By Shuster


2019-08-13 19:05:39 8 Comments

I'm trying to write a program that reverses a name.

I'm using gets() to read the string, so it doesn't put the \n in the string.

#include <stdio.h>
#include <string.h>

void reverse_name(char *name)
{
    const char *p = name;
    char initial;

    while (*p == ' ')       // skip preceding white-spaces
        p++;

    initial = *p++;         // store letter of first name

    while (*p != ' ')       // skip until first white-space
        p++;                // between first and last name

    while (*p == ' ')       // skip additional white-spaces
        p++;                // p now points to the first letter of the last name

    strcpy(name, p);        // copy last name to the beginning
    strcat(name, ", ");
    strcat(name, &initial);
    strcat(name, ".");
}

For example, when inputting Immanuel Kant it should output Kant, I.. It prints garbage between the I and the . though. What's going wrong?

3 comments

@ForceBru 2019-08-13 19:11:29

strcat(name, &initial) tries to treat the data at &initial as a C string, which is NULL-terminated. It will continue copying data from this address until it finds the null byte. But &initial is a pointer to a byte on the stack, and there's no guarantee that *(&initial + 1) == 0, so it continues copying whatever data it finds on the stack into the string.

As pointed out in the comments, strcopying a part of a string into another part of the same string is undefined behavior. The memmove function is safer in this regard. However, you should probably just allocate a new memory region and build the resulting string there instead.

@chqrlie 2019-08-13 19:49:13

This is one of the problems, copying a string on itself has undefined behavior too.

@chqrlie 2019-08-13 19:23:35

There are multiple major problems in your code:

  • while (*p != ' ') p++; makes a bold assumption that the string contains at least one space after the first word. Calling reverse_name with the credentials of "Superman" or "Madonna", or just an empty string will cause undefined behavior.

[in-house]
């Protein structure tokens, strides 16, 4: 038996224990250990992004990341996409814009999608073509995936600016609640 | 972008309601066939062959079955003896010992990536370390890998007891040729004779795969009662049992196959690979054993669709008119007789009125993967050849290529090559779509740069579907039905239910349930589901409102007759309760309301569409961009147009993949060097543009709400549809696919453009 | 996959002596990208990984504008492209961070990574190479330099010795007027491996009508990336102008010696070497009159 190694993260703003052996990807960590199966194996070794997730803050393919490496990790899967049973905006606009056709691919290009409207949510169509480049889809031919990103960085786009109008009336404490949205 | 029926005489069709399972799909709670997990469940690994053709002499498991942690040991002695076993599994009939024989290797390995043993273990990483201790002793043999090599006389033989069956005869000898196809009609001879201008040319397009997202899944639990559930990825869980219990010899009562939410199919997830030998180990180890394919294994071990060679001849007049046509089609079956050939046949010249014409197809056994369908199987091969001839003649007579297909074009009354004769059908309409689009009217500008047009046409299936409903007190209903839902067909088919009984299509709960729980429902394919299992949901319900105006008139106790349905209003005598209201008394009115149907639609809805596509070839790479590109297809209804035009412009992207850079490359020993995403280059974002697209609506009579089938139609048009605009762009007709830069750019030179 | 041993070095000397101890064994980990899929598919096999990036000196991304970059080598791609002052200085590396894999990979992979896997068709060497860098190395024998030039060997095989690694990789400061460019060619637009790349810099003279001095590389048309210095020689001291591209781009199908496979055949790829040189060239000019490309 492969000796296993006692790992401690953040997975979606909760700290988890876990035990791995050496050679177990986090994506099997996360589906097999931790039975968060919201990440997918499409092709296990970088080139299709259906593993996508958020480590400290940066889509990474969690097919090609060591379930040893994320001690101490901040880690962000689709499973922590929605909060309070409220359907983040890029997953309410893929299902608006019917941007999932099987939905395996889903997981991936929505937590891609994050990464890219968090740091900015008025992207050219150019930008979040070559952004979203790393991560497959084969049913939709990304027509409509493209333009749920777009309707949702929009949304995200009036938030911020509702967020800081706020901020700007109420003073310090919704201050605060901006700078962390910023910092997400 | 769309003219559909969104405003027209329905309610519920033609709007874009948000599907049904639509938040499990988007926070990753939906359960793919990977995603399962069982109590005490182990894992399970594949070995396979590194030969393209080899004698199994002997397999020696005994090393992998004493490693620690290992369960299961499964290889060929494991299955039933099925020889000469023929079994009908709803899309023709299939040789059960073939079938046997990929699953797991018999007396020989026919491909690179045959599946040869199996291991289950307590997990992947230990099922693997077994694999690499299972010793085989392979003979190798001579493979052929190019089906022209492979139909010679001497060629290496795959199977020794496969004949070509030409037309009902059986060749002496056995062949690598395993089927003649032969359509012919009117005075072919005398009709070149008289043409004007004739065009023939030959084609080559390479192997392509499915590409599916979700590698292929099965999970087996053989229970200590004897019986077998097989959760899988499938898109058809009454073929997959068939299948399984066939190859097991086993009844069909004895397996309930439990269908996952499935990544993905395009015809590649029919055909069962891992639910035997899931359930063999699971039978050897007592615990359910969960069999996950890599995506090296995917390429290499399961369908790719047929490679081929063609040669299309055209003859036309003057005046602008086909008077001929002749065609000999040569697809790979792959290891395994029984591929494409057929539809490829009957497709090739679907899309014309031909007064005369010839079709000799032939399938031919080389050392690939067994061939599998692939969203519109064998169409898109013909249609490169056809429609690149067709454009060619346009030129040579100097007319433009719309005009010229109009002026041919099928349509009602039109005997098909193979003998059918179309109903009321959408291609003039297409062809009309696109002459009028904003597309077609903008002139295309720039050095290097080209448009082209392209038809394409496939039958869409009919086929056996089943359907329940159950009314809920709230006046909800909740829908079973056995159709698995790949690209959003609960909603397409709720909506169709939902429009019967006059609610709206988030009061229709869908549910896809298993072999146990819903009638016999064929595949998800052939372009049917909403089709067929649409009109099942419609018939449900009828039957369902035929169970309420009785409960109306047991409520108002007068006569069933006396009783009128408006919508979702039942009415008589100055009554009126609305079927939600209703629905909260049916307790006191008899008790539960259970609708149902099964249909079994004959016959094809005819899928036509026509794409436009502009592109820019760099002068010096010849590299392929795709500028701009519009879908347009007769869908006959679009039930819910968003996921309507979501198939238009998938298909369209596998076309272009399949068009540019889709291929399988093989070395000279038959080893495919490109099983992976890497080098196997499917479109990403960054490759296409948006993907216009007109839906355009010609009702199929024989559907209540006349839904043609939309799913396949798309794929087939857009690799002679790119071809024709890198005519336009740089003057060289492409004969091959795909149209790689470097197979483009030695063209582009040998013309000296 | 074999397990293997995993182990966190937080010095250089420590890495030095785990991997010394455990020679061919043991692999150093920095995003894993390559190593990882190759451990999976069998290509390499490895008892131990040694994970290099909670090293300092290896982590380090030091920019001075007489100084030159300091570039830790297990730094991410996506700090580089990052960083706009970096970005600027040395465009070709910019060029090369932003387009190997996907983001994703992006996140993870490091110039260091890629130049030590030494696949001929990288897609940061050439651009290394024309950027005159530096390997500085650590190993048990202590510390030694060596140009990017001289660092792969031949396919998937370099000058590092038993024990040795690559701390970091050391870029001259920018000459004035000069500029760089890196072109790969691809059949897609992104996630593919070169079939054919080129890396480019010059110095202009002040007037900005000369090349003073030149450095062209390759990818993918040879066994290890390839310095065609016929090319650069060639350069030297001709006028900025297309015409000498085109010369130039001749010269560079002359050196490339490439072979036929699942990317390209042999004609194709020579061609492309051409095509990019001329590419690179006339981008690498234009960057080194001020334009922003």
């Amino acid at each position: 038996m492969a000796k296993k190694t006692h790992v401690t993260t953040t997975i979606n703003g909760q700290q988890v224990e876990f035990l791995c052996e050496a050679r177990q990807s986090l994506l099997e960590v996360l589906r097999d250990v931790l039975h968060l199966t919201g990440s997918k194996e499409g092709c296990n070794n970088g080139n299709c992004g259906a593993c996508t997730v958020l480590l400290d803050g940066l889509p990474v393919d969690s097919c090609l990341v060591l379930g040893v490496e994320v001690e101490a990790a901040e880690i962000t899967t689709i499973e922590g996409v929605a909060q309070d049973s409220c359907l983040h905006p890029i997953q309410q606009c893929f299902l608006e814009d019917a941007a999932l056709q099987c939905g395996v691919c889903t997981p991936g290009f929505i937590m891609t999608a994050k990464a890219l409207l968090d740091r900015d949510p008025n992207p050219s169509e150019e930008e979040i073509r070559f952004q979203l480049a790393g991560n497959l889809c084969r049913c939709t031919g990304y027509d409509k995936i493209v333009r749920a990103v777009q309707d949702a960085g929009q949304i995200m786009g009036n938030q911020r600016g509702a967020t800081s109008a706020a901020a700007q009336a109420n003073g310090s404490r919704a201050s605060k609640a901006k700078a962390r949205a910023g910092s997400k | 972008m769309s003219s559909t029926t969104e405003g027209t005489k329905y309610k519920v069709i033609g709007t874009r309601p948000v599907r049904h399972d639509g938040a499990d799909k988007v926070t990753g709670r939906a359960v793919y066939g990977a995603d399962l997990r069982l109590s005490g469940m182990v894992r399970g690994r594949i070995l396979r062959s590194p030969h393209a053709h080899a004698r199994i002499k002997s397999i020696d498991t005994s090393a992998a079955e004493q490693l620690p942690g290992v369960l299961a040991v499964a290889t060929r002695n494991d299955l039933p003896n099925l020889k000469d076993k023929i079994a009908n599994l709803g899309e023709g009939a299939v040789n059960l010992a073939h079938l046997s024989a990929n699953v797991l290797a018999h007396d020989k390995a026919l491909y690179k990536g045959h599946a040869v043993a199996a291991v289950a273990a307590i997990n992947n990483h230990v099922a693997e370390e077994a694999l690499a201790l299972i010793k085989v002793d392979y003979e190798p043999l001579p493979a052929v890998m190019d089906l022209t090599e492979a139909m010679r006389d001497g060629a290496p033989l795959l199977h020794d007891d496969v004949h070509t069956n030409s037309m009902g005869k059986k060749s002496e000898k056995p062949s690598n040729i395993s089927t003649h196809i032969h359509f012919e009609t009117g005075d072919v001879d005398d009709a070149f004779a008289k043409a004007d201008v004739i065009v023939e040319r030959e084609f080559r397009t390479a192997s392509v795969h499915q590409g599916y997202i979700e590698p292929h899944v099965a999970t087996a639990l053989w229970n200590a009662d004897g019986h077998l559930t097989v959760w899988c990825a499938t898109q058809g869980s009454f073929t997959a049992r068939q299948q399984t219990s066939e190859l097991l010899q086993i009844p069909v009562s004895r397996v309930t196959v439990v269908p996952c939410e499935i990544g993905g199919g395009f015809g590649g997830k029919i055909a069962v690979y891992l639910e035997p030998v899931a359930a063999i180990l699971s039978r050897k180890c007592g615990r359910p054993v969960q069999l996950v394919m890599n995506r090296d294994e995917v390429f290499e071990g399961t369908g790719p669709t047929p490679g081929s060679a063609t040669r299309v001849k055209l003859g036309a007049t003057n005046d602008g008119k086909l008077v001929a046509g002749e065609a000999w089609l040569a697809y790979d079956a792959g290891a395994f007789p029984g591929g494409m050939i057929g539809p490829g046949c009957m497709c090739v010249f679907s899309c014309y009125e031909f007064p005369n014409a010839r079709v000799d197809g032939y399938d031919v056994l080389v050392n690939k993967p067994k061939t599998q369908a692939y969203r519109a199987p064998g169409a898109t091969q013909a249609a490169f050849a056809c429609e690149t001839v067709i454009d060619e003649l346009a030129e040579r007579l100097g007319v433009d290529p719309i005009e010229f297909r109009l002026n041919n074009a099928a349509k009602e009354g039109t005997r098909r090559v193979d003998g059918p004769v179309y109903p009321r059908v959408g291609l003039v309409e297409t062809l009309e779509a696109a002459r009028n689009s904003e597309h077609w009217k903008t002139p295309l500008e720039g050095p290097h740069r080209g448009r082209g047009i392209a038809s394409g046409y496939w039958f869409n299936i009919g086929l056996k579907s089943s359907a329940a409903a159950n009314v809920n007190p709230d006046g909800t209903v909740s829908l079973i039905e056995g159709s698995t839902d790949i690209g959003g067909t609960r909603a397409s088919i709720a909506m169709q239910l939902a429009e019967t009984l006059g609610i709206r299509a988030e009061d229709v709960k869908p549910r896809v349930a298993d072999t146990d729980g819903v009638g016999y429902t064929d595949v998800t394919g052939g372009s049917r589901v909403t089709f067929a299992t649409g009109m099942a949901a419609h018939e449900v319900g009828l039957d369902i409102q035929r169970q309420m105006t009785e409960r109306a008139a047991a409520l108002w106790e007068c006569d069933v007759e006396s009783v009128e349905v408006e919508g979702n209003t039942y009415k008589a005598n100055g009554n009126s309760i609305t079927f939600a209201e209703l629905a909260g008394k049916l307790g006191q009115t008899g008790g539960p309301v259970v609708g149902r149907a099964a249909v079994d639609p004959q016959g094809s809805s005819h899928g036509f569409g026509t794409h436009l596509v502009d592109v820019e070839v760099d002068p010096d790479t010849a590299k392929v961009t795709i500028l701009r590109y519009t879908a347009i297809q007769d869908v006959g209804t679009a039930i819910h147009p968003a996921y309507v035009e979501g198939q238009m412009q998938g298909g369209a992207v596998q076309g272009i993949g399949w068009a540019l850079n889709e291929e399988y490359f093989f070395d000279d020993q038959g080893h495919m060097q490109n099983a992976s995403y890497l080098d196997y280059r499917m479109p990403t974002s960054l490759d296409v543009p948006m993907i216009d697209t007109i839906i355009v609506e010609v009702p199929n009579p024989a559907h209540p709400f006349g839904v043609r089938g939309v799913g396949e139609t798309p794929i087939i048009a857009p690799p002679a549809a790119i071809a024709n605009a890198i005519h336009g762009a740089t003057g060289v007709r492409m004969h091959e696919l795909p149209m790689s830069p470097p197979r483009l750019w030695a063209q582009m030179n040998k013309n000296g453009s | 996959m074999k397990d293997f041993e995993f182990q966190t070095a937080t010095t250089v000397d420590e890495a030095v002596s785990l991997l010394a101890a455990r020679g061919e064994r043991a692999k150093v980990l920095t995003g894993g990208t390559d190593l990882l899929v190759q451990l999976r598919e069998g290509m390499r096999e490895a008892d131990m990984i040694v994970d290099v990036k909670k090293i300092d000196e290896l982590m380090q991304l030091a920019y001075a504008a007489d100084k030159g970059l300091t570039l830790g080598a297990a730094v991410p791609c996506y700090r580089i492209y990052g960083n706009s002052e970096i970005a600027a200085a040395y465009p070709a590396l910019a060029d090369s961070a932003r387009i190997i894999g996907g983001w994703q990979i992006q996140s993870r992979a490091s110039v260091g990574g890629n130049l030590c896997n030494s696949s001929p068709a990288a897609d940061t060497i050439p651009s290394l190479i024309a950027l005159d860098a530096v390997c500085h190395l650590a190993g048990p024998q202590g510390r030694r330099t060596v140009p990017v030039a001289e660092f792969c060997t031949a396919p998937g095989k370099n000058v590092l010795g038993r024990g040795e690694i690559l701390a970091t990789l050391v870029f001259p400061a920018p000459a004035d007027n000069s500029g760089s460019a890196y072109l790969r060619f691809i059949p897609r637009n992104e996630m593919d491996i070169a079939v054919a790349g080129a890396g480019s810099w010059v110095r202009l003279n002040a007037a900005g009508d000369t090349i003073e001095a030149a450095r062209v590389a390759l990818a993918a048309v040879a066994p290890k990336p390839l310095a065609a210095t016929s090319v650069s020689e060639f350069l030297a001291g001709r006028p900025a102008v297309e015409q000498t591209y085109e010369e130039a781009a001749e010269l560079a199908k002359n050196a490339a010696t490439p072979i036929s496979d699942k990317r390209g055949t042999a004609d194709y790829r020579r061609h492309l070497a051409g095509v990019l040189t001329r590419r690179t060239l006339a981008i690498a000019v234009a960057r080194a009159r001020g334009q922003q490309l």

• strcpy(name, p); violates a constaint on the arguments of strcpy: copying between overlapping strings has undefined behavior.

  • strcat(name, &initial); passes the address of a single char, which is not a valid C string. You can append a single char with strncat(name, &initial, 1).

You just cannot simply perform the inversion in place as coded, and should be aware that the resulting string might be longer than the source string.

Here is an corrected version:

#include <stdio.h>
#include <string.h>

void reverse_name(char *name) {
    char *copy = strdup(name);

    char *first = copy + strspn(copy, " ");  // skip spaces before the first name
    int first_length = strcspn(first, " ");
    char *last = first + first_length + strspn(first + first_length);
    int last_length = strcspn(last, " ");

    if (last_length == 0) {
        /* no name or a single name */
        sprintf(name, "%.*s", first_length, first);
    } else {
        sprintf(name, "%.*s, %c.", last_length, last, *first);
    }
    free(copy);
}

@Shuster 2019-08-13 19:29:20

Regarding your first point: I should have clarified that one is assumed to ener a first and last name, so input like "Superman" is ignored here. Thanks for pointing out though!

@chqrlie 2019-08-13 19:45:58

@Shuster: defensive programming is a good idea, avoiding undefined behavior in unexpected situations.

@Bwebb 2019-08-13 19:19:24

Since you can assume the initial is always 1 char, use this instead of the failing strcat.

strncat(name, &initial, 1);

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